Then the mother had been killed, her battered body found lying in an alleyway behind a liquor store. There had been reports that Deber had been seen in that same liquor store less than an hour before the discovery of the body, and someone told of hearing a male voice and a female voice raised in argument at about that time. Deber, though, was like the boy now seated in the interrogation room: he hadn’t broken, and the killing of the boy’s mother remained unsolved. Deber had returned to the house full of women and taken up with the boy’s aunt, or so local gossip had it. The women were frightened of him, and had good cause to be, but he should have been frightened of them, too. They were strong and clever, and nobody thought it likely that they would tolerate the presence of Deber in their house for much longer. And then, not long after the commencement of that particular relationship, someone had taken the metal whistle that Deber used to summon his work crews, separated its two halves, and replaced the pea with a wad of homemade explosive. When Deber had blown the whistle, the charge had torn most of his face off. He’d lived for a couple of days afterward, blinded and in agony, despite the efforts of the doctors to keep him medicated, then had passed away. The chief was pretty sure that, wherever Deber now was, his agonies were continuing and were likely to do so for all eternity. Deber was no loss to the world, but that didn’t change the fact that a man had been killed, and the person responsible had to be found. It wasn’t good to have people wandering around freely creating booby traps out of household items, didn’t matter if they were targeting blacks or whites. Guns and knives were one thing. They were commonplace, just like the people who used them. There was nothing particularly unnerving, beyond the occasional brutality of the act itself, about a man who’d carve up another man because he crossed him on a bad day, or one who’d put a bullet in the head of the guy next to him in an argument over a woman, or a debt, or a pair of shoes. As chief, Wooster knew where he stood with men, and women, of that stripe. They were neither strange nor startling. On the other hand, someone who could kill a man with his own whistle represented a whole new way of thinking with regard to ending lives, and one that Chief Wooster was in no hurry to encourage or embrace.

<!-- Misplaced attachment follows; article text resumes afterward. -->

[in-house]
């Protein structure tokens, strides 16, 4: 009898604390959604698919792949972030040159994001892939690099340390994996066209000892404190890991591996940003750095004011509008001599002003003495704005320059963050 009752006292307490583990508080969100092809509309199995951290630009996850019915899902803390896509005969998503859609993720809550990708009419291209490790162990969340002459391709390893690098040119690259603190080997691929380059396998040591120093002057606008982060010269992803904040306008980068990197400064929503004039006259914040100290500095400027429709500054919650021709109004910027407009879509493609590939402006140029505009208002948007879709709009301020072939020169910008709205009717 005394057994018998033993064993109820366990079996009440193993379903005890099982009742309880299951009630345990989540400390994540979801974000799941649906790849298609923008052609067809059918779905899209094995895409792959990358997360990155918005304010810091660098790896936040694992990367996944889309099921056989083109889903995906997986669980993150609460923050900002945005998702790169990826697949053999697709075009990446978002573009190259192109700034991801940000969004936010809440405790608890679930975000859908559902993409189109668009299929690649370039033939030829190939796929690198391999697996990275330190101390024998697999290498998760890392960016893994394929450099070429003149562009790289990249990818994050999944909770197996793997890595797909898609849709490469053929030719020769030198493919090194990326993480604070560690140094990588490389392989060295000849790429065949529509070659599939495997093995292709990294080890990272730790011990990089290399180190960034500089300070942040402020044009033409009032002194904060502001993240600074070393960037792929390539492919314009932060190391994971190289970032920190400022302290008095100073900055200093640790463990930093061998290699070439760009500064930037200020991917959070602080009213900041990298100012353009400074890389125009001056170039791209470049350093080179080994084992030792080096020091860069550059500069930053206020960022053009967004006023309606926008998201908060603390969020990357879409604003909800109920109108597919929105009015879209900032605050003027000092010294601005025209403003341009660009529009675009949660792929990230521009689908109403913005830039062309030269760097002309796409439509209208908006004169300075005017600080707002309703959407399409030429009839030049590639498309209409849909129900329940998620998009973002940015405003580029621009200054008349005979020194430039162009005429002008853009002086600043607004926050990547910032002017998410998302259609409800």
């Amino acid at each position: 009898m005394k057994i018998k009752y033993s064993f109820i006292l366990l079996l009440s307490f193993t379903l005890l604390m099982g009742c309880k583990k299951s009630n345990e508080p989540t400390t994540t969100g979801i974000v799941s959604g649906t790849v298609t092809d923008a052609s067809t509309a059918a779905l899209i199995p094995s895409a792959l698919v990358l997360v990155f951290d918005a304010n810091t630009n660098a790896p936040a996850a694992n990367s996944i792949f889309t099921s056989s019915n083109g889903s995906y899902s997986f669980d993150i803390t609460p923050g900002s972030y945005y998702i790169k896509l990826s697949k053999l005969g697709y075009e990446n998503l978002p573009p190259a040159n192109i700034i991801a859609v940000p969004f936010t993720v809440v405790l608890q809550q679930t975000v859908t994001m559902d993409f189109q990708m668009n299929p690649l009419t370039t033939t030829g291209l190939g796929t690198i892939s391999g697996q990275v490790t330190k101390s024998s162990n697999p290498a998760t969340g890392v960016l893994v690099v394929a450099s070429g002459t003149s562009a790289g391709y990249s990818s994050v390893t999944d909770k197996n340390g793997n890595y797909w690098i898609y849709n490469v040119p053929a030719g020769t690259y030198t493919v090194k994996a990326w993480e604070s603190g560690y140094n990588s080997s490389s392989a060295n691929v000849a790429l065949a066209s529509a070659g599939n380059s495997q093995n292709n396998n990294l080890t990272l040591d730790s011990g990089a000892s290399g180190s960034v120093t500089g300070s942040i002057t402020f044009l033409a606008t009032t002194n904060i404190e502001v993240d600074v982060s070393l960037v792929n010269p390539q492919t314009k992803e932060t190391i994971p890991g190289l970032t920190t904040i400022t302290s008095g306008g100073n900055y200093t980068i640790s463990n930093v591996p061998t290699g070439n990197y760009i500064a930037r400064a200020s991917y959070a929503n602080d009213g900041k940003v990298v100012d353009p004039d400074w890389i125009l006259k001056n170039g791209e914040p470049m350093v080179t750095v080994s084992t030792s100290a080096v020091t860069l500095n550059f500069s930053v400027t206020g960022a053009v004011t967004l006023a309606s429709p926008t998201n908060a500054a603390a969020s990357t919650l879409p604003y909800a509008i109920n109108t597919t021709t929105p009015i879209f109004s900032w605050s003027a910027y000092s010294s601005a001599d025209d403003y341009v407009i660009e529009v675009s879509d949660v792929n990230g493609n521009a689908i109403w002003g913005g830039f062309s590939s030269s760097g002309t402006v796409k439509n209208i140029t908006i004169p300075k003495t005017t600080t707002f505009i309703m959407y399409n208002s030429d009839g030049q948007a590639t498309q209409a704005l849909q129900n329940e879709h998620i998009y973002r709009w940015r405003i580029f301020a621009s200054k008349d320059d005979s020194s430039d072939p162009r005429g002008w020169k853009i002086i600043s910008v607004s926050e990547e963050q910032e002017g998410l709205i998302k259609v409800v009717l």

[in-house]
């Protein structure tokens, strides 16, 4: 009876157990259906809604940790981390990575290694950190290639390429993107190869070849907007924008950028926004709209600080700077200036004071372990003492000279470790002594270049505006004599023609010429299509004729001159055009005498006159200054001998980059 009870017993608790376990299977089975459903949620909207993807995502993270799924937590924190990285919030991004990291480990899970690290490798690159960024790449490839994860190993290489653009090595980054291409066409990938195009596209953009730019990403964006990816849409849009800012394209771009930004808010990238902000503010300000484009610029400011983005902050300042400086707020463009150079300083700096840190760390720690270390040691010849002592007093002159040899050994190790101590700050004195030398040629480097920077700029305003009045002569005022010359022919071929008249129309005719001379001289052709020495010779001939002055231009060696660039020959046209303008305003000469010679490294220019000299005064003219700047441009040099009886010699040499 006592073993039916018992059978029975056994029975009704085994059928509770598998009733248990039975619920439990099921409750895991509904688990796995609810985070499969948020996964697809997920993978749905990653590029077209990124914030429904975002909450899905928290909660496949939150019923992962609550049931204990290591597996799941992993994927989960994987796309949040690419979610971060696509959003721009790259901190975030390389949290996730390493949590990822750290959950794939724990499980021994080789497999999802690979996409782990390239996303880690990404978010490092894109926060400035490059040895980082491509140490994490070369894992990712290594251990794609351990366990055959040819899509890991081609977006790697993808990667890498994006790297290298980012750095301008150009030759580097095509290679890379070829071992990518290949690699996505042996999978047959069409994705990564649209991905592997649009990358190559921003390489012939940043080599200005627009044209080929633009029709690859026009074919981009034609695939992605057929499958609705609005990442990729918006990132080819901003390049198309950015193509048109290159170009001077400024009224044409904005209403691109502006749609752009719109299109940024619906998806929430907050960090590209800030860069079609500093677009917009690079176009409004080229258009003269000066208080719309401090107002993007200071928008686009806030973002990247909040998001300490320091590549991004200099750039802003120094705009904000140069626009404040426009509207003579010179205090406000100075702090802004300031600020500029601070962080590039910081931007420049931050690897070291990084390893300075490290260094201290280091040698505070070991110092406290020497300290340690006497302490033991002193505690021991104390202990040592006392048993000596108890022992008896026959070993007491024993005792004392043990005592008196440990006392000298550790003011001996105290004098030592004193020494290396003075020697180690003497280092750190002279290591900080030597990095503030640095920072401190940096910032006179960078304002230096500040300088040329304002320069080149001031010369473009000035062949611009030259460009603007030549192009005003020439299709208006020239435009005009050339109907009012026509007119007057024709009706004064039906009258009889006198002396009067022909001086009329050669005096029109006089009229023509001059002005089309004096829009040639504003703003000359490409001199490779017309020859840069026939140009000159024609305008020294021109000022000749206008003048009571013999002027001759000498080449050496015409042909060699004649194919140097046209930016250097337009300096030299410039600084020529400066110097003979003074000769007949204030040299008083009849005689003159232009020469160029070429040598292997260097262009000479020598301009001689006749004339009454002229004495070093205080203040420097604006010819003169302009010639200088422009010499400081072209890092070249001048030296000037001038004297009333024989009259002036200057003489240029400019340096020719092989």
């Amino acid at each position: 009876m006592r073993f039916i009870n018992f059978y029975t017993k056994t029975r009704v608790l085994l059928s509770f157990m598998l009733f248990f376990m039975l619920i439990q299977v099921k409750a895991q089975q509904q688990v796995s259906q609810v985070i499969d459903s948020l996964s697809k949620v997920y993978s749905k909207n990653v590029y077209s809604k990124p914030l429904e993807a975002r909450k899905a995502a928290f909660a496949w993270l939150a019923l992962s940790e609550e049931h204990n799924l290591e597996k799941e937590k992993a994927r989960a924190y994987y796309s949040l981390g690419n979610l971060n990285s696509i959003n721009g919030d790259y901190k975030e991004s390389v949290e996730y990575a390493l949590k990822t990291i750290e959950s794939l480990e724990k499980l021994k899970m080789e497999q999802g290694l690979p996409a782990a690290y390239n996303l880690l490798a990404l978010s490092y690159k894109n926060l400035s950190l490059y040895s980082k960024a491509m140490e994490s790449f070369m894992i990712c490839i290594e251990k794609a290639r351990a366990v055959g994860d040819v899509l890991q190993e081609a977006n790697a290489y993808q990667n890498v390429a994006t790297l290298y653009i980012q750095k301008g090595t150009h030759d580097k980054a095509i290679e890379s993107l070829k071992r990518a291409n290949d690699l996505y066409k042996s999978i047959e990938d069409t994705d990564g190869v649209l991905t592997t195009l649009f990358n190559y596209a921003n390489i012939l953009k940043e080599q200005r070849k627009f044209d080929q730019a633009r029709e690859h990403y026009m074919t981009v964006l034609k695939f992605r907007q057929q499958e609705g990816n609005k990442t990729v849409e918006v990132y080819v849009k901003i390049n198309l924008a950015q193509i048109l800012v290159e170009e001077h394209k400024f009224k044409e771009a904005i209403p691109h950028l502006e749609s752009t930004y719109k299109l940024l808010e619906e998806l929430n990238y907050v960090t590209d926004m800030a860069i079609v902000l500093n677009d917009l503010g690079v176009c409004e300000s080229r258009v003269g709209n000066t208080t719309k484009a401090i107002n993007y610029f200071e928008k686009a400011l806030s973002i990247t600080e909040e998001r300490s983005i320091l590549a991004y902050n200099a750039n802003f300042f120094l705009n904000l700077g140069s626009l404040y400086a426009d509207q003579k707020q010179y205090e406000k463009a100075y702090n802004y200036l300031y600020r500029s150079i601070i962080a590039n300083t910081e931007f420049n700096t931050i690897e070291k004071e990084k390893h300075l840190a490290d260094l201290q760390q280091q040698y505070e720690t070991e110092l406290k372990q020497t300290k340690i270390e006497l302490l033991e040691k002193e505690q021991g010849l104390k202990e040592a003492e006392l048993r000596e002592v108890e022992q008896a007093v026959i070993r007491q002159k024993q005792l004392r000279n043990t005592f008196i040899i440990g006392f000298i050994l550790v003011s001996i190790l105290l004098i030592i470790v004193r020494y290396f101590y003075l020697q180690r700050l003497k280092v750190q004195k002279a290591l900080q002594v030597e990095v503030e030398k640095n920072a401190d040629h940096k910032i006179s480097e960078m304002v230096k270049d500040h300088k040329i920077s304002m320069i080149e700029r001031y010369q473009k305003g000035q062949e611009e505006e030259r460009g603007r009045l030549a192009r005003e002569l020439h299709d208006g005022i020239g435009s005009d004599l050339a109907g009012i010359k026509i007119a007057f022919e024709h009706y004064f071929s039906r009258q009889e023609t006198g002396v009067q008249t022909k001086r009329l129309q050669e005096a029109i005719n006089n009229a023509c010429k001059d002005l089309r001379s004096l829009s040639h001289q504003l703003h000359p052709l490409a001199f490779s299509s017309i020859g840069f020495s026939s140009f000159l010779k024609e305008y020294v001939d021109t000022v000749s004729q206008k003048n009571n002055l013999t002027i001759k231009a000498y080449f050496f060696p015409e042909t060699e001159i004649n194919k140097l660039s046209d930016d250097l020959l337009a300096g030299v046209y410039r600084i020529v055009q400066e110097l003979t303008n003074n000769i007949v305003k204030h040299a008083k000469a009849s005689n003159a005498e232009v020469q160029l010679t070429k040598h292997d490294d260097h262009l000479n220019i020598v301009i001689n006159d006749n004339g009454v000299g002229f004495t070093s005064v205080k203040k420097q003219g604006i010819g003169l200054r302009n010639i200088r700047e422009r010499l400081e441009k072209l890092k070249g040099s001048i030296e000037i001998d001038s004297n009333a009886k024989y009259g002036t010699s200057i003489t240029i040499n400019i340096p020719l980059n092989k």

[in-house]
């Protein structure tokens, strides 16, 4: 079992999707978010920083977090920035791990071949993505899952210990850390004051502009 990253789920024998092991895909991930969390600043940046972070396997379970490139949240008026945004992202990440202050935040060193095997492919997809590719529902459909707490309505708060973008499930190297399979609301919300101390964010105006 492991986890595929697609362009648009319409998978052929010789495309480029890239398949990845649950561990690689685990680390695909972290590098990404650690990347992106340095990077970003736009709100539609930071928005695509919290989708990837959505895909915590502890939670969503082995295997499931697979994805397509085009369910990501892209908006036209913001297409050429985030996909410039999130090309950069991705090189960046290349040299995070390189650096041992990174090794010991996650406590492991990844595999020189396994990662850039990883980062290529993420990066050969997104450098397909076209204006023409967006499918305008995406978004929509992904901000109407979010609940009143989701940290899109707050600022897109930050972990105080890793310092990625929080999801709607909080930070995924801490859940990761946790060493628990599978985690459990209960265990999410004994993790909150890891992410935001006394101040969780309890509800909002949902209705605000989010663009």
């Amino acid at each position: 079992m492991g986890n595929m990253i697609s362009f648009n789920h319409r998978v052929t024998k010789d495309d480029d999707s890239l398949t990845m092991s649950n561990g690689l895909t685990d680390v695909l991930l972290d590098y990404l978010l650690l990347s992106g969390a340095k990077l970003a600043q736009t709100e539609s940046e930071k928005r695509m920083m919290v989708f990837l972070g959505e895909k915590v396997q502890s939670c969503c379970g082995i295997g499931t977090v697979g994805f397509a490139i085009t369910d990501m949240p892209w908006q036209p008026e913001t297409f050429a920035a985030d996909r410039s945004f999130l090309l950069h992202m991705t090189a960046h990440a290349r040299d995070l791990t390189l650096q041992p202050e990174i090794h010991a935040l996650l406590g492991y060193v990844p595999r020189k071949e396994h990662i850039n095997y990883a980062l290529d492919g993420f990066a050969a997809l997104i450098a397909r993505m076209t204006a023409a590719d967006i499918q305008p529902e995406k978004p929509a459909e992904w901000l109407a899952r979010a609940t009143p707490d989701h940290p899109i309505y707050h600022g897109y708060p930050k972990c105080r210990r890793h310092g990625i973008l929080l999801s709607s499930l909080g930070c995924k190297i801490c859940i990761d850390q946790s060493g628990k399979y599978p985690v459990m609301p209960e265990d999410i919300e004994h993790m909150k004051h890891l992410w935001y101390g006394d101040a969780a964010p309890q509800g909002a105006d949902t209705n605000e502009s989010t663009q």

Wooster had obtained a warrant for the boy’s arrest on the day Deber had died. The state cops had laughed down the phone at him when he’d informed them of what he’d done. Deber, they told him, had so many enemies that their suspect list resembled a phone book. He had been killed by a miniature explosive device, cunningly constructed and designed to ensure that only its intended target would be affected, and that the target would not survive. It had involved a degree of planning not usually associated with fifteen-year-old Negroes living in a shack by a swamp. Wooster had pointed out that the Negro in question was attending a high school that, thanks to a charitable donation from a southern trust fund, had a reasonably well-equipped science lab, and one that could easily have provided the iodine crystals and ammonium that an examination of the remains of the whistle had revealed as the constituent components of the explosive used to kill Deber. In fact, Wooster continued, they were precisely the components that a bright kid, not some expert assassin, might use to create an explosive, although, according to the report on the whistle, it was a miracle that it hadn’t blown up long before it reached Deber’s mouth, as nitrogen tri-iodide was a notoriously unstable compound that was supersensitive to friction. The technician who had examined the whistle suggested that the compound, even the reconstructed item itself, had probably been kept soaked in water for as long as possible by the killer, so that it had only just begun to dry out by the time the victim had raised it to his mouth for the final time. It was this information about the nature of the explosive used, and the absence of any other leads, that had convinced the state police to send, however reluctantly, two detectives to interview the boy.